January 4, 2017
A delightful idiosyncrasy of tenure-track positions is the rigorous selection process, which, if you are successful in your applications, includes an invitation for a campus visit. The campus visit is more than an interview; it generally consists of a series of meals, meetings, tours, and presentations with members of the search committee, other faculty, students, and administrators over one to two days. Most campus visits involve a job talk, or colloquia, on your research agenda or a single project, and may also include a teaching demonstration or case study presentation. The campus visit provides an opportunity for the search committee to get to know you better and to solicit feedback from other stakeholders, but it is also a chance for you to determine whether you want the position, so it’s important to make the most of the trip.
Prepare for Your Visit
Take time to learn about the program, unit, and institution. You’ll encounter questions about your fit and goals relative to the unit and program, so be prepared. It’s also good to have a basic familiarity about the faculty. We’ve provided sample questions you may encounter and may ask elsewhere. I’ve been on search committees where candidates have disarmed committee members with their lack of knowledge about the program and faculty. For example, when asked with whom you might collaborate, “I don’t know” isn’t a good answer and the name of a professor at the peer institution one state over is an even worse one. Likewise, if you are asked what you are interested in teaching and you list courses incompatible with the program orientation, you’ve just provided a major red flag to the faculty. In addition, you’ll likely be offered numerous opportunities to ask questions about the positon and program, so if you have absolutely no questions about the program, unit, or department, the committee will likely infer lack of interest in the position. It’s perfectly acceptable—and expected—that you will come with a list of questions, so do so.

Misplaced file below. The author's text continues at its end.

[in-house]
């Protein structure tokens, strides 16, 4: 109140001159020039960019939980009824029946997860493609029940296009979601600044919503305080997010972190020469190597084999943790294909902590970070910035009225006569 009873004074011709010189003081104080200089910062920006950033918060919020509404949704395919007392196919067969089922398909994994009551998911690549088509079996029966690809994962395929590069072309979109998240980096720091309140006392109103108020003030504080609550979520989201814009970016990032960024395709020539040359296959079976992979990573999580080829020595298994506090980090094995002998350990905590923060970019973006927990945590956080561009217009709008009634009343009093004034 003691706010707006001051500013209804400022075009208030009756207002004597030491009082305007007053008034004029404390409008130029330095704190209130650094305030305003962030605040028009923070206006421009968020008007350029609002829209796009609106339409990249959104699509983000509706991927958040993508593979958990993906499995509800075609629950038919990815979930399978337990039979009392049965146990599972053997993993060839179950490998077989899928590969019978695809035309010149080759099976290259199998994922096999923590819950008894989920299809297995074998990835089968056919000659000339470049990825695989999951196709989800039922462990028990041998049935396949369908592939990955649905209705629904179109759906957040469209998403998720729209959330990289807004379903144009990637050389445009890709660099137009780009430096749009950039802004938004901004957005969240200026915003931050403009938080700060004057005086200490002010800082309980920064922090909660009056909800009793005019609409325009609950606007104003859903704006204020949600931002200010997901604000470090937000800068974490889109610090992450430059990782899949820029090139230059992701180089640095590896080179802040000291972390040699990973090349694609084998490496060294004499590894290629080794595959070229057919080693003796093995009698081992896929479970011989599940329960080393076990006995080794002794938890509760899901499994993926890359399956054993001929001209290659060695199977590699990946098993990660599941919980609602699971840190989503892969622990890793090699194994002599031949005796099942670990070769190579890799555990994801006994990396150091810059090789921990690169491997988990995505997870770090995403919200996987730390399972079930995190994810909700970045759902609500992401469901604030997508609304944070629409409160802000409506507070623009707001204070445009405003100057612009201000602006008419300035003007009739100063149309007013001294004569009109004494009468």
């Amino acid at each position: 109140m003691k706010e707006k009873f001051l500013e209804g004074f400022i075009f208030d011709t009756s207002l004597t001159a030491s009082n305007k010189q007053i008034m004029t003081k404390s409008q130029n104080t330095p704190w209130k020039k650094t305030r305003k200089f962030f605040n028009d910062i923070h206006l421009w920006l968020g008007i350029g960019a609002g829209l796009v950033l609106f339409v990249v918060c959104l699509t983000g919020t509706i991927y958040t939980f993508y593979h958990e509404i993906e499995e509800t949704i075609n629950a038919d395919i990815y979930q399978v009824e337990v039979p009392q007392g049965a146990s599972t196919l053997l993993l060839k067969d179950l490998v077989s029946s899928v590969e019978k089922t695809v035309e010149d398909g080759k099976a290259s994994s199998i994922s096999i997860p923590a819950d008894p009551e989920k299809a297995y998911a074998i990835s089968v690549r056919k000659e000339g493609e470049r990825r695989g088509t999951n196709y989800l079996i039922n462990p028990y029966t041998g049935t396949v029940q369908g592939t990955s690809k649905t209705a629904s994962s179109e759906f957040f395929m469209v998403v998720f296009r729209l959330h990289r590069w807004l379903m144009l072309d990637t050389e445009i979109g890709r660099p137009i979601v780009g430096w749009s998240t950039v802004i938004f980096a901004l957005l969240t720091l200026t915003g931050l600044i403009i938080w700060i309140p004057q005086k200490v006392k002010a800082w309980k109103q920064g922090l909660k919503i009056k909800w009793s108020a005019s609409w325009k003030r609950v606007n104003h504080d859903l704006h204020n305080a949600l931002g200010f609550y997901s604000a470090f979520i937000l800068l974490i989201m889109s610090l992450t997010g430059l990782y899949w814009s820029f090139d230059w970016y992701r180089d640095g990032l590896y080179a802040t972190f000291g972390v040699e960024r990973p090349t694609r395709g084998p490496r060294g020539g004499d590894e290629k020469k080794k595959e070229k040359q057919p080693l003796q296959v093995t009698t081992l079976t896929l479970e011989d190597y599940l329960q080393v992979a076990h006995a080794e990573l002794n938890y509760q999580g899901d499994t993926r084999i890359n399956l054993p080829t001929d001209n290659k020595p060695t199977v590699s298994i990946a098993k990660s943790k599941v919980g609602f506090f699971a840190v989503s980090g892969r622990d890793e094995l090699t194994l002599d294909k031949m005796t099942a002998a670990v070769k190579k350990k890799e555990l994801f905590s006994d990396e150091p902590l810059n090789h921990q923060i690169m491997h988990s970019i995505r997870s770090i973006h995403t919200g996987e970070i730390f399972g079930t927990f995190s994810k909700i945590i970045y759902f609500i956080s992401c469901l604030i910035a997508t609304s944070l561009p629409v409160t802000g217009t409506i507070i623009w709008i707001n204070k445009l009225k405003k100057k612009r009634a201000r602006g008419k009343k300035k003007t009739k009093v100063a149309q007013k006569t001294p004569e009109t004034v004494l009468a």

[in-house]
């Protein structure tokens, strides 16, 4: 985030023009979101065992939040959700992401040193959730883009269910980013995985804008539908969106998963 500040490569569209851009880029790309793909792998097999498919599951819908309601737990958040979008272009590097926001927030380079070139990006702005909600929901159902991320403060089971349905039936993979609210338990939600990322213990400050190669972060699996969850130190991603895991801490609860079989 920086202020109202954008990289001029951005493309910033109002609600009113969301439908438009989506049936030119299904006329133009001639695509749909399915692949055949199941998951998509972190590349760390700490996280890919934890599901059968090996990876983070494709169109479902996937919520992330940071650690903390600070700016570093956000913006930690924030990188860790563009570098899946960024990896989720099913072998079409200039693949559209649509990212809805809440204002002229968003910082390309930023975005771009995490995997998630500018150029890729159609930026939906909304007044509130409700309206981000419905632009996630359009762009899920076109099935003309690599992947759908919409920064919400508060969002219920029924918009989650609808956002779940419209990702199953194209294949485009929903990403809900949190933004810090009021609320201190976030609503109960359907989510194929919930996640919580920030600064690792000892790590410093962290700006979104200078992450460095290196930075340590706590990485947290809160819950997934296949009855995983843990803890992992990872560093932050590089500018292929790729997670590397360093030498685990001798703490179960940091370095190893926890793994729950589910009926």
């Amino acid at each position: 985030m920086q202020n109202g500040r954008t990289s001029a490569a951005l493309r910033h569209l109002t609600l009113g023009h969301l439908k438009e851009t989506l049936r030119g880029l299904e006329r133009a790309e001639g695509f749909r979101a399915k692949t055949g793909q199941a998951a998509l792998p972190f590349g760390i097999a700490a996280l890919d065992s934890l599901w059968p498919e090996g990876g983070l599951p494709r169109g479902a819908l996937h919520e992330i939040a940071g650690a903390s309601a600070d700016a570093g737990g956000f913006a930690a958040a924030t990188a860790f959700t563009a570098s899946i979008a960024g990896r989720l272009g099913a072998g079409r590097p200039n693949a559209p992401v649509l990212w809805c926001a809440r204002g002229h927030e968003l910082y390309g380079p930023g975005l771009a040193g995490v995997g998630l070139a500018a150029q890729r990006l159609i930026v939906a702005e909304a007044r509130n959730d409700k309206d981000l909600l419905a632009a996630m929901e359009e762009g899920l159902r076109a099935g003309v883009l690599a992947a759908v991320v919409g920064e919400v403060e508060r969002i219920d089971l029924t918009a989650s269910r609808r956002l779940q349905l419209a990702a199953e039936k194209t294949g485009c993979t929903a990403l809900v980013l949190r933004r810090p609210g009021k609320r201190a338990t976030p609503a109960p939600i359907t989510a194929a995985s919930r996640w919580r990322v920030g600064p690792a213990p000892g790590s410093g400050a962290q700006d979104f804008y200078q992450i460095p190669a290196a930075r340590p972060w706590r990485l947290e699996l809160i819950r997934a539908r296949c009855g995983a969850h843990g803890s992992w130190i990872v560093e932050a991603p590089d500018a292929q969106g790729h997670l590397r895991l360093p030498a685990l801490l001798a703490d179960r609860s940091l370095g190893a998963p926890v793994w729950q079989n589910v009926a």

Know your itinerary. The search committee will generally make your travel arrangements and itinerary. You can expect the university to pick up the tab. You may have the opportunity to request specific meetings, so knowing the program is helpful there. You should also request breaks if needed if they aren’t offered (e.g., don’t be afraid to let them know you need a couple 20-30 minute breaks if you are nursing, or to ask for 15 minutes or more before your job talk). You’ll likely be involved in meetings and presentations from breakfast through dinner, so be prepared to be on all day. Plan your attire accordingly. Use the itinerary to tailor your questions to the specific groups and individuals with whom you’ll meet.
Wow Them with a Great Job Talk